Making Peace with Quiet
Be Still. Read more about this picture in Featured Artwork.
Have you ever wished for a bit of peace and quiet?
Have you ever traveled hundreds of miles to a beach, to stand with your bare feet in the sand and watch the surf?
Have you ever hiked to the top of a mountain to sit in the clouds?
Have you ever daydreamed of going back to a time in your life, when the trouble of the world (and the pain of life) didn’t seem to have the grip on you that it does now?
We hear so often that one of the signs of depression or anxiety, is isolating oneself from others. This is certainly true.
What we don’t often address is the inability or the unwillingness to be alone. This is what I would like to explore with you today.
All of the great spiritual teachers and artists of the world, take time alone to have purposeful quiet times. They use this time to clear their mind, and connect to their inner voice and higher purpose. This quiet space fuels their ability to lead, and their ability to create beautiful works.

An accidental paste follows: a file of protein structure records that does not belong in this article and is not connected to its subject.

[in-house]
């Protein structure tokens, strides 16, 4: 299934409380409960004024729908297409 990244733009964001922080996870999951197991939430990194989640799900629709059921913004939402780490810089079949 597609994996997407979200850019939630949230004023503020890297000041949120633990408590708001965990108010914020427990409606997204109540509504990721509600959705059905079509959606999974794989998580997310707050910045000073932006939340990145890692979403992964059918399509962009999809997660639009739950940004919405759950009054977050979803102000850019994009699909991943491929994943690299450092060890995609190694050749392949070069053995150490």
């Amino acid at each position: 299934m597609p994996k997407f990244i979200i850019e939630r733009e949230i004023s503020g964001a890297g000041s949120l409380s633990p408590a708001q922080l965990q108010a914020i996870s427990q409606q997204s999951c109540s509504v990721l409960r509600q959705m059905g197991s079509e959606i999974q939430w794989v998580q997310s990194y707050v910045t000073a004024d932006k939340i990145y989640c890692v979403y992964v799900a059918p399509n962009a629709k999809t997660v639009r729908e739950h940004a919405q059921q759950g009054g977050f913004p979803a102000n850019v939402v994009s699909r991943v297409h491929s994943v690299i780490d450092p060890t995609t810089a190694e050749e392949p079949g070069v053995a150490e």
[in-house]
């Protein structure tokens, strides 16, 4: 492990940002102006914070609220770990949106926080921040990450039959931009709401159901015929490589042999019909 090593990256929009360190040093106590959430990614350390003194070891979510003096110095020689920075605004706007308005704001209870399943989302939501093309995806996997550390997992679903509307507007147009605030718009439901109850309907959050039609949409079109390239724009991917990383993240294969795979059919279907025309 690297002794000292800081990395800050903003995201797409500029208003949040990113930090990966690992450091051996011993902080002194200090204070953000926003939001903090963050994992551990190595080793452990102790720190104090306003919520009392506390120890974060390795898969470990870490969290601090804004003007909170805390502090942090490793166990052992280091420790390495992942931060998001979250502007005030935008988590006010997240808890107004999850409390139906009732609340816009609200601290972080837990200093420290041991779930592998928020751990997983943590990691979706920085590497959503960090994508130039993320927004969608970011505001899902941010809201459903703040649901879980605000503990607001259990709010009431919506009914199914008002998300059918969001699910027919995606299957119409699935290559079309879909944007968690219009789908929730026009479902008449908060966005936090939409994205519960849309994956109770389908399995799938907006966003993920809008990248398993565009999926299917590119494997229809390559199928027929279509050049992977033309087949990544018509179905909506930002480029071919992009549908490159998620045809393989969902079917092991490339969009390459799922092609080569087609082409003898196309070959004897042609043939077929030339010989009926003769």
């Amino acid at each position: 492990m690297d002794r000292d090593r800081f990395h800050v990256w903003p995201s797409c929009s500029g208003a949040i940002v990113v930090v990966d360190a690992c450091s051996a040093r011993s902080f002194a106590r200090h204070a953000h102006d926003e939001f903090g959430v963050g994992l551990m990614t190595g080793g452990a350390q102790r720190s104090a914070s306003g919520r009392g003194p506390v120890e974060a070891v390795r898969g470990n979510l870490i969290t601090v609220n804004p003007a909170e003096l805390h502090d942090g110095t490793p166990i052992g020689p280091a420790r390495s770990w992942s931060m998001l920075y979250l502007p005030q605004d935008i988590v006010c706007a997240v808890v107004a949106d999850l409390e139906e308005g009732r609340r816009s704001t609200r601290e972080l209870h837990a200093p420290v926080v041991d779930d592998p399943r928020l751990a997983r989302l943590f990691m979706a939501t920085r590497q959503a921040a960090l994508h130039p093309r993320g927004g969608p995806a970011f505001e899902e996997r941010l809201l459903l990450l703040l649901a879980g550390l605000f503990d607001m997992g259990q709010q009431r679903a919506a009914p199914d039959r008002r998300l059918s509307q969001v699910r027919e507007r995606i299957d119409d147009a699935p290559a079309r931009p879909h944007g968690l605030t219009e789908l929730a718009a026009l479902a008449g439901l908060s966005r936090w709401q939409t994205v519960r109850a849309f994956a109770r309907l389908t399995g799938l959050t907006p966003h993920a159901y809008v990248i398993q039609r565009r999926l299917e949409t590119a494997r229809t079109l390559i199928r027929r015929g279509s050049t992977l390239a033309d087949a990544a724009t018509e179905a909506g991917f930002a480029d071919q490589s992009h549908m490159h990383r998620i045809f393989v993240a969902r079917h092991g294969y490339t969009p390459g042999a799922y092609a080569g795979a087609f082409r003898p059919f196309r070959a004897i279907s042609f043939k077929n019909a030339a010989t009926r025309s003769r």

I’m sure none of you would argue this time alone is crucial to the work they do in the world.
So why don’t we allow ourselves to go to a quiet space?
Why do we fill our lives so full that we lose ourselves?
Is our own heart, mind, and soul not also important?
For the last 3 years I have purposefully slowed down my life. I created the boundaries and margin needed to have a life full of not just work, but connection with others at a soul level. I made it my mission to spend only a reasonable amount of time on my work...and more on myself, and the people I love and care about.
The journey was quite healing. Several relationships I formed during these times, led to opportunities to further my business.
But still something was missing.
After much soul searching, I realized that though I was not “over-working”, I was still moving constantly from one person to the next person...from one “healthy” activity to the next.
Many times when I could have had quiet, I found myself filling it with “noise”.
Many times when I could have been alone, I found myself picking up the phone to see if a friend was free.
What was I avoiding?
In February of this year, after I successfully launched my business Mai Trainer, I found myself in front of a greater audience than ever before. Other trainers from around the country began contacting me via email to collaborate on projects...or to send clients to me who were moving to Kansas City from out of state. My phone’s alert tones were sounding throughout the day.
I should have been ecstatic.